After the game has been localized, it undergoes a couple of testing phases, one to pick up linguistic problems, and the other to smooth out technical issues; at this phase someone actually gets to *play* the game to see what happens! The testing is often done /chez /the publisher, which means that sometimes you get to travel to Japan or Germany or the USA to work side by side with the developers (sadly, I have been offered this kind of jobs only four times, when my son was too young to be left home alone with a nanny.... ).
Rates are usually on the low side, at least for European languages, and there are a lot of wannabe translators who think "hey, it's only a game, no big deal, I can handle that" - which explains the abundance of ridiculous mistakes the reviewers are so eager to point their fingers at. The workload tends to be discontinuous, with summer being the most hectic period of the year (all publishers want to have their games out in time for Christmas!). In the last couple of years I have had more work than I could handle, but in the past February, March and April used to be quite sluggish.
CAT tools are widely used and discounts for repetitions expected; sometimes you have to translate three versions of the same manual which are identical except for the platform-specific terminology, or a minor update, or a couple of strings that weren't in the first batch of files - in these cases, you only get paid for "new" words. CAT tools and glossaries are also used for consistency's sake; this is particularly useful when you have a pool of translators working on the same project, and you need to be sure that they are all using the same terminology; or when you are working on a franchise, where each new title has to be consistent with its predecessors.
Since many CAT tools allow the exchange of TMs (in text format), you can usually choose the one you feel more at ease with, except when the client wants you to use a particular tool (SDLX, for instance).
I hope this helps

Mirella


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philippe juton
English
Game Localization Content Management Tool Apr 20, 2006

Hello, I'm new to this forum. I am responsible for localization at BVG. I'd like to know if anybody had experience working for content management tool for their game localization projects. Thanks for letting me know if it is the case. Philippe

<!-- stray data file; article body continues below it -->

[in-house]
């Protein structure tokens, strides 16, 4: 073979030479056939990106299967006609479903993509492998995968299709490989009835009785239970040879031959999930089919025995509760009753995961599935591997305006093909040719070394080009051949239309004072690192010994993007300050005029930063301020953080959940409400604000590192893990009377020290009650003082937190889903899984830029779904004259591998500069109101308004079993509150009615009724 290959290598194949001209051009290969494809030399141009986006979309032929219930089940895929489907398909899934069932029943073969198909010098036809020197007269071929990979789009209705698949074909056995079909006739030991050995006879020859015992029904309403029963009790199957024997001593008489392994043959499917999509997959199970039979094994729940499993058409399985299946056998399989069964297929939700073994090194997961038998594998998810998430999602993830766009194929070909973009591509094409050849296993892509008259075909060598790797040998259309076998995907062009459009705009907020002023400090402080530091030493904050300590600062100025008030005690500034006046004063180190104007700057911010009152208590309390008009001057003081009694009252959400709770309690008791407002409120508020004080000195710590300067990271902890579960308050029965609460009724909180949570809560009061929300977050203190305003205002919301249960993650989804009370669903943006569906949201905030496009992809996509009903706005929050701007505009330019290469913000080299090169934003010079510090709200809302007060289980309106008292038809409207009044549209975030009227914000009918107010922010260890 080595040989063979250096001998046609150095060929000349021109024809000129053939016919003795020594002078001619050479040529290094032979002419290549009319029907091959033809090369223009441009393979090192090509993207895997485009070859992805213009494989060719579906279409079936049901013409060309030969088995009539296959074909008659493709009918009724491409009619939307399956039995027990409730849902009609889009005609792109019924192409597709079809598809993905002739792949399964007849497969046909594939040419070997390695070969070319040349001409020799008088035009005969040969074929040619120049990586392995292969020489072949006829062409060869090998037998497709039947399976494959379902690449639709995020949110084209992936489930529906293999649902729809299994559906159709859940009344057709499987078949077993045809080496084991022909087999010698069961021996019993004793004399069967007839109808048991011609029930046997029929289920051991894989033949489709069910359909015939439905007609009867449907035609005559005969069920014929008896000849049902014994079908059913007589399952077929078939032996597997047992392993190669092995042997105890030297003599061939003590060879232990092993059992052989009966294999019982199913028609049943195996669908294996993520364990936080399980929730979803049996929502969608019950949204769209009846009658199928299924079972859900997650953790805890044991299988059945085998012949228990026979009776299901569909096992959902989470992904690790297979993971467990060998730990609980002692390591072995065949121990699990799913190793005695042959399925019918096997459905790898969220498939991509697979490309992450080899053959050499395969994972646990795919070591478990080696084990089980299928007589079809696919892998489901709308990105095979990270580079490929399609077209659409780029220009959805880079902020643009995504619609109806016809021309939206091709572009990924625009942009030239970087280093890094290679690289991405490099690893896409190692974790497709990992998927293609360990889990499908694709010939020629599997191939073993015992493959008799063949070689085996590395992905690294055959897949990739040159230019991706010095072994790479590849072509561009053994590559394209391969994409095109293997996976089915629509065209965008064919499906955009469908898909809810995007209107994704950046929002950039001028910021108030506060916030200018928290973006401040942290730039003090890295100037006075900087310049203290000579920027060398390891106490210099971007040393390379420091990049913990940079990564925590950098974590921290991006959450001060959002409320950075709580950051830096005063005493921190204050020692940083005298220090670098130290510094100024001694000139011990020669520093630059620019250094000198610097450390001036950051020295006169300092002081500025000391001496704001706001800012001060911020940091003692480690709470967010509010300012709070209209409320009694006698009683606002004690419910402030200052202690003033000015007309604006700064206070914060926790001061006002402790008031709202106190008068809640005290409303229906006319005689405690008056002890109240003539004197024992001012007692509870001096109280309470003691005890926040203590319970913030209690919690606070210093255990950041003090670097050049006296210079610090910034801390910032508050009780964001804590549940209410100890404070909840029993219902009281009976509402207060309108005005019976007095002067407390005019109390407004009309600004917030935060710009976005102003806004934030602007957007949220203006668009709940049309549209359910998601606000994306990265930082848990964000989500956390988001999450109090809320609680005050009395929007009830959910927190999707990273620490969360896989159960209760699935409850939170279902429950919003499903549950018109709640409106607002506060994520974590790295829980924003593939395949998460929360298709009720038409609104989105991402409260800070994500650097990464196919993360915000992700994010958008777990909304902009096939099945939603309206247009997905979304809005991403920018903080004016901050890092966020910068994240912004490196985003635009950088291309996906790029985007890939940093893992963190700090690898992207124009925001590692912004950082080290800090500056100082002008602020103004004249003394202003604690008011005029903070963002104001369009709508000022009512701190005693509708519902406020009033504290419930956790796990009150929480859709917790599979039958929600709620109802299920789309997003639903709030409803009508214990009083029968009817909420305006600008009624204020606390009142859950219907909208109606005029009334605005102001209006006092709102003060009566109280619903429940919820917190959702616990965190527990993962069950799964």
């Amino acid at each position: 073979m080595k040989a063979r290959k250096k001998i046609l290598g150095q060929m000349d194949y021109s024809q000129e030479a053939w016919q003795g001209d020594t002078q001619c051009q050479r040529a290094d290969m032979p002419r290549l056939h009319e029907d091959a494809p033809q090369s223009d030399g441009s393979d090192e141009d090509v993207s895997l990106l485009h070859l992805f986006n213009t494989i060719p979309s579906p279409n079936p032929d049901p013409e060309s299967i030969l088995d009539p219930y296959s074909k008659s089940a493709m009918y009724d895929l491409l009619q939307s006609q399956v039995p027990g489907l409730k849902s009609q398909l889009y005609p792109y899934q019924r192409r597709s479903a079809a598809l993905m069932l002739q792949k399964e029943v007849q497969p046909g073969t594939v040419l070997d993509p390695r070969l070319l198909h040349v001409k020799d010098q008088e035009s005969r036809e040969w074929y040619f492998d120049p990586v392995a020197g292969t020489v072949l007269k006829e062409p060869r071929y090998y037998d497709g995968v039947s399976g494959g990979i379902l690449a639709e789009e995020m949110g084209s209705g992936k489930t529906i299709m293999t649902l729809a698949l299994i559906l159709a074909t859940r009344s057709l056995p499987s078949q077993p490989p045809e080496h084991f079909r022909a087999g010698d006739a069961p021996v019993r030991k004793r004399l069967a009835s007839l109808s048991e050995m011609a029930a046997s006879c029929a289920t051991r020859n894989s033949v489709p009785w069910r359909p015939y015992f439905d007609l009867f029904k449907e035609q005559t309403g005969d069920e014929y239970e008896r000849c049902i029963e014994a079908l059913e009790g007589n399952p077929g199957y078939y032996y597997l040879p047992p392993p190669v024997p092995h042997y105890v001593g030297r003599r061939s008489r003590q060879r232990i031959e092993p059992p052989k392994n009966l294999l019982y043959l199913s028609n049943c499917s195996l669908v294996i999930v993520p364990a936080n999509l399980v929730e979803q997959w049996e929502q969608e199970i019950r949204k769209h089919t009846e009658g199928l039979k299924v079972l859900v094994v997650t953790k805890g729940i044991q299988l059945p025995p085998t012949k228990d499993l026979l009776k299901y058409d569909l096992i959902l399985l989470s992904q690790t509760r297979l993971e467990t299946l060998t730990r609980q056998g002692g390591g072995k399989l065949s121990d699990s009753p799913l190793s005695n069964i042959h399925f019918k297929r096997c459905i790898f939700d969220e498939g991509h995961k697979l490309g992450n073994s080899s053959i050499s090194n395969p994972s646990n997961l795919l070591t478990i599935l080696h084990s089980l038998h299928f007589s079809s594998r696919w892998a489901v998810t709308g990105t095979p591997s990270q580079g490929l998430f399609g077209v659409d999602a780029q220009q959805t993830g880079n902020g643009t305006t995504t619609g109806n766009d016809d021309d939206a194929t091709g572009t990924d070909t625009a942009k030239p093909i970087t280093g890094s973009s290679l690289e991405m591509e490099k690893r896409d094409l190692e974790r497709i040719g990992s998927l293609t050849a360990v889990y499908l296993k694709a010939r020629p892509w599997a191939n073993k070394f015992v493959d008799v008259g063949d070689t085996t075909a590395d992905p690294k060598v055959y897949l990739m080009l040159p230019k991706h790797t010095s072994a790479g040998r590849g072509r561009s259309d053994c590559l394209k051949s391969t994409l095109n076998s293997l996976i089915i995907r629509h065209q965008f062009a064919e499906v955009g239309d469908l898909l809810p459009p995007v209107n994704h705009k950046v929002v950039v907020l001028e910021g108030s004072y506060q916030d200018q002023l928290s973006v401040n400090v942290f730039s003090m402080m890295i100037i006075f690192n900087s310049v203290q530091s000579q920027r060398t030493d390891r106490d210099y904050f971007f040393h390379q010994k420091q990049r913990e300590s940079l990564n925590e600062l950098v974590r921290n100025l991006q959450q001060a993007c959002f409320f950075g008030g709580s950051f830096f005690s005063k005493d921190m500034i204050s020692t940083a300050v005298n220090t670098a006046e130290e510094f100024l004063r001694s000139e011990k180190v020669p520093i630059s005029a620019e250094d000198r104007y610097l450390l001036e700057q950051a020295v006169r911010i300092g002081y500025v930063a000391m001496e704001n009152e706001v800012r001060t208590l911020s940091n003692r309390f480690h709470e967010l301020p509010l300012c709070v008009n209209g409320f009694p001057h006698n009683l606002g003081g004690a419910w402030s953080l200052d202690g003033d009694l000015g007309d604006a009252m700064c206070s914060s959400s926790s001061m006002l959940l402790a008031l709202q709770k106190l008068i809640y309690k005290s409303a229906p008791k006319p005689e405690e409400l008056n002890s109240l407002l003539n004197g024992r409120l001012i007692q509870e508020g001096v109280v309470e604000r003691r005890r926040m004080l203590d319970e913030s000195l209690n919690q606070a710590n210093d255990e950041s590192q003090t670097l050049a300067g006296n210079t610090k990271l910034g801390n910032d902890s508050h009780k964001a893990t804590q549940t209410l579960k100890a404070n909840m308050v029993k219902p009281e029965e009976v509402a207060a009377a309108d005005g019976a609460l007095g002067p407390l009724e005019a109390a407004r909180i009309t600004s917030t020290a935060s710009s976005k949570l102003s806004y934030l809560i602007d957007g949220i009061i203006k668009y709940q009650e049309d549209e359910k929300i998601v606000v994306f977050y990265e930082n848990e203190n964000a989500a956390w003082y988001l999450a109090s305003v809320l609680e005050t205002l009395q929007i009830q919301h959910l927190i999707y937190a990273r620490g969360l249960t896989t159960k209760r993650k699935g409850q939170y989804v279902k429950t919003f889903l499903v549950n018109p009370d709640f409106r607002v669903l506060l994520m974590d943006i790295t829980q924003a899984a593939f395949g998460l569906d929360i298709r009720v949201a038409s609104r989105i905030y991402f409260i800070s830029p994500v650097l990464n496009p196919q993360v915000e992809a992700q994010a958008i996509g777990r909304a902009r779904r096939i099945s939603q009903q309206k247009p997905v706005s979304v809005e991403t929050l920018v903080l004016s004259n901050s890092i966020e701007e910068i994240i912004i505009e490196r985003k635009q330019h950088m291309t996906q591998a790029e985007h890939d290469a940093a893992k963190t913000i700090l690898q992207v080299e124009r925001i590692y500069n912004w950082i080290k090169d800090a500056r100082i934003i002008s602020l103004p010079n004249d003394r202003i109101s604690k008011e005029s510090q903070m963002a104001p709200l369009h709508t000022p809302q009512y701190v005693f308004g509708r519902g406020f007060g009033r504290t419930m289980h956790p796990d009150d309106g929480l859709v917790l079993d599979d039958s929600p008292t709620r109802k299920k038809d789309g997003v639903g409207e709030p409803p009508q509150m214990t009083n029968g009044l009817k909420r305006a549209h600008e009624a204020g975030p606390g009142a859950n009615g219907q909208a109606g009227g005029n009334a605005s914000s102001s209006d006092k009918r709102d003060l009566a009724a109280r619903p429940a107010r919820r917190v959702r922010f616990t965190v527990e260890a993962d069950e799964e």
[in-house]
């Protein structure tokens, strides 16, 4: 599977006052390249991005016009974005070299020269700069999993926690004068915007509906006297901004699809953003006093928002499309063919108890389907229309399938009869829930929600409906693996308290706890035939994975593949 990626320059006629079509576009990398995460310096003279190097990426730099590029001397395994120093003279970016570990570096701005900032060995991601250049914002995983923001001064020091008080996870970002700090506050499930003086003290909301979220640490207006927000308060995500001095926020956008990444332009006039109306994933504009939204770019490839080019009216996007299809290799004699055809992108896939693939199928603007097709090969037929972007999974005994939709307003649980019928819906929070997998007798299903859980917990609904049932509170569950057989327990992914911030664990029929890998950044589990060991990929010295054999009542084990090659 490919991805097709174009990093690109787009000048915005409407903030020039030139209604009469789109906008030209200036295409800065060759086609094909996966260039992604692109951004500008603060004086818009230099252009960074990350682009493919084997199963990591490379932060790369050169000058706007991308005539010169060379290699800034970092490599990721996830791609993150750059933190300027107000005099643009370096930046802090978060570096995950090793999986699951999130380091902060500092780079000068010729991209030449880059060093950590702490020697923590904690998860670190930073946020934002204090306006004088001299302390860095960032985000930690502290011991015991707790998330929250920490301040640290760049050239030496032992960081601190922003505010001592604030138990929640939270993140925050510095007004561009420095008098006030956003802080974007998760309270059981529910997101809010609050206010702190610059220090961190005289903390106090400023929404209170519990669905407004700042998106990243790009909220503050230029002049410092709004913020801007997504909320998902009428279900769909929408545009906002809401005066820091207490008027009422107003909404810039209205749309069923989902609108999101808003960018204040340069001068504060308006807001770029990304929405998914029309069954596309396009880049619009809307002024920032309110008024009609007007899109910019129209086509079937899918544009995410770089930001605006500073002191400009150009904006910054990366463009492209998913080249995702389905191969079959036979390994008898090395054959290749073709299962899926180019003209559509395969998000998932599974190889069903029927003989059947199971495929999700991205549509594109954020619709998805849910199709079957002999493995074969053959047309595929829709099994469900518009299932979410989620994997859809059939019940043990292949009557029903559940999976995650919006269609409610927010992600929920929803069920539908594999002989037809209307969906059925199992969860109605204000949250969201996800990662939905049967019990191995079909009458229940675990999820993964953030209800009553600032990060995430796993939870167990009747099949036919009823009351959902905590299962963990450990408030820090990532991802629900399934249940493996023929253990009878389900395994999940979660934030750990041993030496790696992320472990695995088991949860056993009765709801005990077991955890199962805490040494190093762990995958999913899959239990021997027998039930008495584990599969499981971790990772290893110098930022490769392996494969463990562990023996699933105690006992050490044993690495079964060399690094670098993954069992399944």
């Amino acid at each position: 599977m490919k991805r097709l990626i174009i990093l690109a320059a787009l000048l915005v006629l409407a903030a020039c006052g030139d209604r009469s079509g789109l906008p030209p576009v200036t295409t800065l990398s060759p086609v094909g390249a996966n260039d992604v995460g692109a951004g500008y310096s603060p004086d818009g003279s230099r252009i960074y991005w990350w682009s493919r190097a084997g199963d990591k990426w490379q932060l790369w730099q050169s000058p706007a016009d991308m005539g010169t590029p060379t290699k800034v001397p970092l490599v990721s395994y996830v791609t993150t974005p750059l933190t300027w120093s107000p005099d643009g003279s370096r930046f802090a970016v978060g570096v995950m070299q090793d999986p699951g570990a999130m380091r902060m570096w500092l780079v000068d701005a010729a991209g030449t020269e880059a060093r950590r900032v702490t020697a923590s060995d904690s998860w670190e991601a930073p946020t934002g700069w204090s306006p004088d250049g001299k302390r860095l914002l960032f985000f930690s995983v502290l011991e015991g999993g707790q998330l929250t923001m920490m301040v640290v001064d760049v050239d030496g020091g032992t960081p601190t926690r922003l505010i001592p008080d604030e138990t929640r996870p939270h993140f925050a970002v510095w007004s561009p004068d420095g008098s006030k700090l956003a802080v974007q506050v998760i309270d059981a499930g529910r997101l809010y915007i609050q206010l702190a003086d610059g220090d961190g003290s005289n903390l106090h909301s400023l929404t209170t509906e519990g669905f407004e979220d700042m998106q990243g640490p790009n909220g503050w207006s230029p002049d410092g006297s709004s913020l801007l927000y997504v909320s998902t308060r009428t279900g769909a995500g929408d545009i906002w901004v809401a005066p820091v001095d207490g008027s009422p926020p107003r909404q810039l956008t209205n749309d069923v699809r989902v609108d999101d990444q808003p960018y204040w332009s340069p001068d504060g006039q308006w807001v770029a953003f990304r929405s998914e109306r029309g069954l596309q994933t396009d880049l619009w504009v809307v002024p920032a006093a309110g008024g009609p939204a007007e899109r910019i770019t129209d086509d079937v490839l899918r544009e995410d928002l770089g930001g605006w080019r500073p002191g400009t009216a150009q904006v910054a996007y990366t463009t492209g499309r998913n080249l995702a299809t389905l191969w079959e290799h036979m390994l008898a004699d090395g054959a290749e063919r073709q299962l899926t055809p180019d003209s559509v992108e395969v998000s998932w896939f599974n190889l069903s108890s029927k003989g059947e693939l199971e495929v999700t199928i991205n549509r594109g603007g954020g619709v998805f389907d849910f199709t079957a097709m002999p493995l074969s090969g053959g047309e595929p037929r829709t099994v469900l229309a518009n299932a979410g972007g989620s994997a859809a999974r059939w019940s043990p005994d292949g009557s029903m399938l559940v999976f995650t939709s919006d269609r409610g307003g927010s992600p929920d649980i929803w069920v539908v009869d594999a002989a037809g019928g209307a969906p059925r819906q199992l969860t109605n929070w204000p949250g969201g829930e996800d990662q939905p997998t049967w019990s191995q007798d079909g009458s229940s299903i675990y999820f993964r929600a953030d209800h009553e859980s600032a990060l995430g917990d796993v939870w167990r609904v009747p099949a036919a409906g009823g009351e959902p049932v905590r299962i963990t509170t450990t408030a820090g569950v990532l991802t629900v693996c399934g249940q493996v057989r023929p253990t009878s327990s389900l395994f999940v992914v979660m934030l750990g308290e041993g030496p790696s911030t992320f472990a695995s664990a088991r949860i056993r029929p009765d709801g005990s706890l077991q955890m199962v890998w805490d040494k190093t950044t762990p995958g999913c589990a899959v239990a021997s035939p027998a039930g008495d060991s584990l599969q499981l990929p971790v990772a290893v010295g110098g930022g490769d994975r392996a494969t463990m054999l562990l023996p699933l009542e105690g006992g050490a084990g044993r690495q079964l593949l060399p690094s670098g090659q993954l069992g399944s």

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xxxBrandis
Local time: 19:02
English to German
+ ...
TOPIC STARTER
what has BVG anything to do with game localization Apr 21, 2006

philippe juton wrote:

Hello, I'm new to this forum. I am responsible for localization at BVG. I'd like to know if anybody had experience working for content management tool for their game localization projects. Thanks for letting me know if it is the case. Philippe
can you please tell us. I have worked for BVG in the context of Siemens installations for many years. Few of these older projects are still going. Locate yourself there please, What do you do,what games? if necessary contact me on skype. Best Brandis

p.s I took it for Berliner Verkehrsbetriebe in Berlin. But I don´t understand content management for Games?? enlighten please.

[Edited at 2006-04-21 19:38]


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Alain Dellepiane  Identity Verified
Japan
Local time: 02:02
English to Italian
BVG: Buena Vista Games Apr 21, 2006

I assume he refers to Buena Vista Games (http://buenavistagames.go.com/home.html) which is deeply involved with games localization.

Unfortunately I've never used such tools in my career: there were talks of getting Alienbrain at some point, but license fee were deemed to high.

[Edited at 2006-04-21 19:00]


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Professional localization tool Apr 8, 2013

If this post will still be read by members, I want to contribute with something helpful. This is a very nice localization online software I have work with recently with a translation project: https://poeditor.com/. It has a lot of features that help all the contributors finish their work faster. They can help each other by setting a reference language to help them translate. Give it a try, it will work super for games.